Wednesday, November 25, 2009

Time for me to rest a bit


11-25-09 Time for me to rest a bit


I am going to be taking a few days off from blogging at this time. There’s a bit of travel coming up, and I will return to regular daily posts on Tues. 12-1-09!


I always welcome suggestions for topics upon which to write. Lately, I’ve been trying to write the blogs right before I post them – not months in advance.


Lately I have been feeling like I have a lot of stuff; I’ve found some ‘want list items’ recently (like the 6CD Joe Cocker live set!). As usual, I never have any idea what will turn up in San Francisco / Berkeley, so I will advise if something neat walks down the pike. These days, there is a lot of stuff we get to do in SF bay area that isn’t record collecting – many great bookstores left there, some good shoe stores, extra nice restaurants, good friends / family etc.


But I will always take a look and see what’s on offer at the 2 x Amoeba stores up there. Heck, last Xmas / New Year’s – I found the Stump CD box in San Francisco!


I have been regularly going to San Francisco / East Bay / San Jose / Santa Cruz for about 30 years. I’ve seen many odd stores come and go; I’ve sold (& bought) at assorted swap meets up there. It’s another concentration of humans; humans mean “used CD’s / vinyl”. I sometimes get ‘tired’ of L.A.’s bounty – something different will be on offer in S.F.! But…what?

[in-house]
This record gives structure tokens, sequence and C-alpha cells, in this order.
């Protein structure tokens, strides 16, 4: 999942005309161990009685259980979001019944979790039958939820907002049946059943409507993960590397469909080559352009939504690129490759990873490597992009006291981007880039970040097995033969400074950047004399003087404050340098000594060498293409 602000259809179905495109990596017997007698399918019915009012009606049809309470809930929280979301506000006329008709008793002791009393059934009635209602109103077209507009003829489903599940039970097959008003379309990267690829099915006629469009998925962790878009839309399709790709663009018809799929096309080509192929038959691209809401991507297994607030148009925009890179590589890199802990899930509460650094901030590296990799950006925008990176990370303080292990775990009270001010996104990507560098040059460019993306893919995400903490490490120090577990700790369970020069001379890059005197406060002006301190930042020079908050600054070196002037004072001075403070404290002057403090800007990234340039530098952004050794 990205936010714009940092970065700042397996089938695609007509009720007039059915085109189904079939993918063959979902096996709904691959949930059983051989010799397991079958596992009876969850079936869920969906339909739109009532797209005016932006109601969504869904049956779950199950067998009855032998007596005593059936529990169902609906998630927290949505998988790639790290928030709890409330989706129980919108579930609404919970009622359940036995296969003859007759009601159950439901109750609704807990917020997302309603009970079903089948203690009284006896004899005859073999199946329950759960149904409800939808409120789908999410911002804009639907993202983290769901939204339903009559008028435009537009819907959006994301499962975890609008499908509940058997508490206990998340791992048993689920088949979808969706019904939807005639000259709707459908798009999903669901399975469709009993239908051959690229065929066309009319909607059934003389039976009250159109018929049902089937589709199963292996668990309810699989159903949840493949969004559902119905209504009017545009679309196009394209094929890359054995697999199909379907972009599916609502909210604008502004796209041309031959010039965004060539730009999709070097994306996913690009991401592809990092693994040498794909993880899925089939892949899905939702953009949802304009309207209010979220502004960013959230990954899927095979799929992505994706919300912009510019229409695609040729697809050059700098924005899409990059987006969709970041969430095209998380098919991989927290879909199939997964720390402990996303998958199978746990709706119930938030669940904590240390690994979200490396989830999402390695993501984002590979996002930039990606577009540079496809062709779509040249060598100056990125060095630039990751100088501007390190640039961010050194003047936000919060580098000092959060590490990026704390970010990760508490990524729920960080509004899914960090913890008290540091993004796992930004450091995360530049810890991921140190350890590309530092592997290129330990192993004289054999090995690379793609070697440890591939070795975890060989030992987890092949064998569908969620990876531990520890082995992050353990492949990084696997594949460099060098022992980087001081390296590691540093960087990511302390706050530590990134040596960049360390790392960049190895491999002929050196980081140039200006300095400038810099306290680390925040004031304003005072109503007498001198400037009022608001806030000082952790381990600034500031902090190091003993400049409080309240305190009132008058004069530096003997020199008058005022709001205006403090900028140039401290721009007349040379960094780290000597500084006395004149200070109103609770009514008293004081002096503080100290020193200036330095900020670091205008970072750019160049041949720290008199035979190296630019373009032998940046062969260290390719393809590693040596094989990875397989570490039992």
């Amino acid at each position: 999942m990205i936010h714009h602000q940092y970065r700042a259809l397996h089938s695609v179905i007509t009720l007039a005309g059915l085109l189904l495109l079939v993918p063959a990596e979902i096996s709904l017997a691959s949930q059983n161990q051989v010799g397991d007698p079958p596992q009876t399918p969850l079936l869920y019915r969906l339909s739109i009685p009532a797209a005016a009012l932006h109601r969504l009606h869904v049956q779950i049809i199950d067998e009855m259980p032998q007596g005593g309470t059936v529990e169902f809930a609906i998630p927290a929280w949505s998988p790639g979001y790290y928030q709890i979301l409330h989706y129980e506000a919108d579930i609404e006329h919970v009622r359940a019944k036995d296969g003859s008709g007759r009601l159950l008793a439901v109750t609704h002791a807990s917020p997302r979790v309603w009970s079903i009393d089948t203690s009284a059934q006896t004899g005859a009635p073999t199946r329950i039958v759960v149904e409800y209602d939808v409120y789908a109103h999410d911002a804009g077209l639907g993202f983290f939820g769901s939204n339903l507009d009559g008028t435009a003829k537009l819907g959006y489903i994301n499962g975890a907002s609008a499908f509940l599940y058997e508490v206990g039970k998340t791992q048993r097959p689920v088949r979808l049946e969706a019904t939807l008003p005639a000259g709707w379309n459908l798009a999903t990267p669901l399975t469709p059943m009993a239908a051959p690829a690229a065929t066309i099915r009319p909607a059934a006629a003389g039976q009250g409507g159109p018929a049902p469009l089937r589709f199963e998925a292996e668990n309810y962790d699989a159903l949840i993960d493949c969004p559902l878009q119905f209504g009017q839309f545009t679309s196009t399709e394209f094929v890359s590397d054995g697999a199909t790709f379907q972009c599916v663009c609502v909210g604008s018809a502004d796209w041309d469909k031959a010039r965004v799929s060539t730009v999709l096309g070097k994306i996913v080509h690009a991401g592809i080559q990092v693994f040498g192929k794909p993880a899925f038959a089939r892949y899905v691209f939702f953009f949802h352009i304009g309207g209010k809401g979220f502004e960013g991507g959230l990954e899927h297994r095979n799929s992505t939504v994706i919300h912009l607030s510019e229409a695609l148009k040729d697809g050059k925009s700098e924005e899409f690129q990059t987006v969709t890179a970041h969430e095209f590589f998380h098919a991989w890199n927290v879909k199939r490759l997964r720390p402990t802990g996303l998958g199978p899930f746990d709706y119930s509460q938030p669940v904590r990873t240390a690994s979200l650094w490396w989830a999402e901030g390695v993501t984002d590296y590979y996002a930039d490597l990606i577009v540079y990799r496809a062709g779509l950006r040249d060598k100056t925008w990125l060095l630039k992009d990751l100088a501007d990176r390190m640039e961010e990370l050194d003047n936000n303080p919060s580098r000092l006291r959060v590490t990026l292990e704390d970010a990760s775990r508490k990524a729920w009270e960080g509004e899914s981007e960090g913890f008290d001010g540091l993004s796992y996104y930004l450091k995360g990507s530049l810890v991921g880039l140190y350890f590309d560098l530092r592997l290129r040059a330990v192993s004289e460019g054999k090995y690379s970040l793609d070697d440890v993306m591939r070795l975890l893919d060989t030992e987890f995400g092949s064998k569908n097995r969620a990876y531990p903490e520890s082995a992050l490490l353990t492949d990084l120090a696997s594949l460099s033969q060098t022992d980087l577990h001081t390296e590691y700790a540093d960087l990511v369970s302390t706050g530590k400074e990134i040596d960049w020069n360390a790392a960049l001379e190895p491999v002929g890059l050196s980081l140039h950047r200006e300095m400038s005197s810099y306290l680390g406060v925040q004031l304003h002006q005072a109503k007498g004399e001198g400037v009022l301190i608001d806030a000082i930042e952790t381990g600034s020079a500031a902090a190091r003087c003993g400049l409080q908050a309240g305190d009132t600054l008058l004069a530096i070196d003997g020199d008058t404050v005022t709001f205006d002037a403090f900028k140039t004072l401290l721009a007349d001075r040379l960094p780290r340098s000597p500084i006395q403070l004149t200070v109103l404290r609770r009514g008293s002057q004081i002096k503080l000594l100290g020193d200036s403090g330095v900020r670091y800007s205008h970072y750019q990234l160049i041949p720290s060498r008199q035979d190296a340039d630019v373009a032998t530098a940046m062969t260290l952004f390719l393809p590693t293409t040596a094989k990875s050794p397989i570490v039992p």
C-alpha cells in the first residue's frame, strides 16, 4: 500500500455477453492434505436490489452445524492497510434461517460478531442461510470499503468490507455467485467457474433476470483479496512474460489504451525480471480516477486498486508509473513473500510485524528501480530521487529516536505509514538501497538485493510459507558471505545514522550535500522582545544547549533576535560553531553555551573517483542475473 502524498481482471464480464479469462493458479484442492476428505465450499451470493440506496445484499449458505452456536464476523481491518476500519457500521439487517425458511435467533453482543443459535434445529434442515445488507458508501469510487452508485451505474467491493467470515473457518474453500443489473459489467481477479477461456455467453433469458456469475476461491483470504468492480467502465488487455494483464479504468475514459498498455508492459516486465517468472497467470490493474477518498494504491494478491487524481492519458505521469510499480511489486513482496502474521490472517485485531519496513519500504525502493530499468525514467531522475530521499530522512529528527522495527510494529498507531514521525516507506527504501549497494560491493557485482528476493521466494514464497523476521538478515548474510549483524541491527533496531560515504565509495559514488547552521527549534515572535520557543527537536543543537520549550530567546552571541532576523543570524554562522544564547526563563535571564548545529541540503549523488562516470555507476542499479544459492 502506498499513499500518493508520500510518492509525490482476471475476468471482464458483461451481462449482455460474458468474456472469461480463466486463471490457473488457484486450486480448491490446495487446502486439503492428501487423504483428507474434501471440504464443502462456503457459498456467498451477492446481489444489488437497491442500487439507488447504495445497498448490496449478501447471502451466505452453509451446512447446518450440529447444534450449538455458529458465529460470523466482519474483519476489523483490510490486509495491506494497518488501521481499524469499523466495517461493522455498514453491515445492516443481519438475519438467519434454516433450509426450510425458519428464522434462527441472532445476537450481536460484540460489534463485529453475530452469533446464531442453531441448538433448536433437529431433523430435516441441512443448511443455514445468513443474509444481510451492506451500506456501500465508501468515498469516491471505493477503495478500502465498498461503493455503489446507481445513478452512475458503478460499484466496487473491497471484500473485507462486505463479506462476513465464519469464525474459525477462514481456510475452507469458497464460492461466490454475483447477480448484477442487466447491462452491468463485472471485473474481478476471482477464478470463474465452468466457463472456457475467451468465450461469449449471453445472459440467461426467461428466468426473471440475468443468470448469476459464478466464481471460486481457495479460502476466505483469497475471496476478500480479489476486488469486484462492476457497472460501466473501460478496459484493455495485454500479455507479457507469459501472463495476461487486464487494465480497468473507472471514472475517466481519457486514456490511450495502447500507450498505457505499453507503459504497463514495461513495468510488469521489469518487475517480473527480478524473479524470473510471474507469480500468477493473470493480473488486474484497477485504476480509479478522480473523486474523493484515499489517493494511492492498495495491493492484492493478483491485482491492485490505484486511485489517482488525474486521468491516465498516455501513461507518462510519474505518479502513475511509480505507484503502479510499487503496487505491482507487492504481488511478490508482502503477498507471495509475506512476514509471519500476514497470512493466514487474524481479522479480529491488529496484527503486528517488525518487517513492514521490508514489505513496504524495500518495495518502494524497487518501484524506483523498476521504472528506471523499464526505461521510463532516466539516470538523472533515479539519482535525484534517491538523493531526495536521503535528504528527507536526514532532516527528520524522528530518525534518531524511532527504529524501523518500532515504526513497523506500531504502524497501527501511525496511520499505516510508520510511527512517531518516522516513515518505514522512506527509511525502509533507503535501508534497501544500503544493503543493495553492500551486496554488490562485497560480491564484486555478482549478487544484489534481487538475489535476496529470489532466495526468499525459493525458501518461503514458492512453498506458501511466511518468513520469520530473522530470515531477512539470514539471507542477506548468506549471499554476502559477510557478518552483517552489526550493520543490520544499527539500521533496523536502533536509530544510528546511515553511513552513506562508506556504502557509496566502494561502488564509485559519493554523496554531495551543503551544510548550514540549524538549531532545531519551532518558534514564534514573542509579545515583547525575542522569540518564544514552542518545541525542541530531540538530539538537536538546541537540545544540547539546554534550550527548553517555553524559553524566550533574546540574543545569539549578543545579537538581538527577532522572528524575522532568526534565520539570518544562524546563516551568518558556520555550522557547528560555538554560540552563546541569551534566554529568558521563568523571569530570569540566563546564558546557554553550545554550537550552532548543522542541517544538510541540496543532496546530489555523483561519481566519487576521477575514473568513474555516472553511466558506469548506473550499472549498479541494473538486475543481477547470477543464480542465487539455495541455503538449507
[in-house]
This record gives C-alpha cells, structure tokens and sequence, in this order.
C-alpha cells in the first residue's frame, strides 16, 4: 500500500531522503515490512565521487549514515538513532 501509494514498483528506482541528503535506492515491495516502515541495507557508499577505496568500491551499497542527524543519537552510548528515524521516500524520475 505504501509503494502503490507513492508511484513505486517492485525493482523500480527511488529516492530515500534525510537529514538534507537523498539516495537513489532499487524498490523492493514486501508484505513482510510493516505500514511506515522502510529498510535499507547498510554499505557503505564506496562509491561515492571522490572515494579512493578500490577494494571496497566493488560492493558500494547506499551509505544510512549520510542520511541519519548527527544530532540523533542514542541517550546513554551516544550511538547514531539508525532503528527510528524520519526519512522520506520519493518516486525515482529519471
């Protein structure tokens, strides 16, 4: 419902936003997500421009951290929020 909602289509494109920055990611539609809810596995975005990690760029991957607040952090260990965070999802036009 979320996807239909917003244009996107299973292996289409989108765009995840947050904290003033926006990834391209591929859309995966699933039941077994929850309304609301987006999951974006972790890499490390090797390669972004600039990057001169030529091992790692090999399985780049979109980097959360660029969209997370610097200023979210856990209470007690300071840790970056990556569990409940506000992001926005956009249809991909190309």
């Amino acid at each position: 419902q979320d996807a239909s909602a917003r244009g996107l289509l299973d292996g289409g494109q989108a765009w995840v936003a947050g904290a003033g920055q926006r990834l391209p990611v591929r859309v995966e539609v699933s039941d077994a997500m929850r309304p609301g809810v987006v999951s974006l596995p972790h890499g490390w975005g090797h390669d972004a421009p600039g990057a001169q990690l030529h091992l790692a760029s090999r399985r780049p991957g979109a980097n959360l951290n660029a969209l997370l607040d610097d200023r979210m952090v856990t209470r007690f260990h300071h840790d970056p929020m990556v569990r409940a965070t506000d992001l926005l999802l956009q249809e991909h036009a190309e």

I miss Tower Records! It was always interesting to see what was going to be for sale in Mountain View, Berkeley, 2525 Jones St., Bascom Ave.Bascom Ave is still good, with a great Streetlight and a Rasputin’s!


A big shout out to my S.F. / S.J. crew – Scott & Deb, Ruth & Ken! And my former S.F. / S.J. crew, Big Mark (!), Cameron! Both no longer in S.J., sadly. Still love to go to S.J., and it’s these men I have to thank for my knowledge and lore of Cupertino, Sunnyvale and El Camino Real in general. Whatever happened to that guy at Chimera in Palo Alto who used to hum tunelessly to the Velvet Underground…or Debussy? All hail Rex, “The Dedicated Record Collector”! Rex remembered that I wanted a Heinz LP for well over a decade!


So, I’m real ready to get on a plane and make it up north. Thanxgiving in Pacifica! Daiso @ Serramonte! Amoebas! Get me some 24SF’s (shoes)! Upper Playground in the house! Japan town mall! Kinokuniya stationery store! Aquarius! Medium Rare! Ti Couz! T. Rex BBQ in Berkeley! Vik’s, Berkeley Marina! Half Price Books! Down Home Music in El Cerrito!


Happy Thanksgiving! Thanks for reading while I drool. Coming next Tuesday: 1969!


- Ron


Tuesday, November 24, 2009

Record Collector Nostalgia 2009 #3


11-24-09 Record Collector Nostalgia 2009 #3


I had already been through stamps / coins and comic books / Mad Magazines.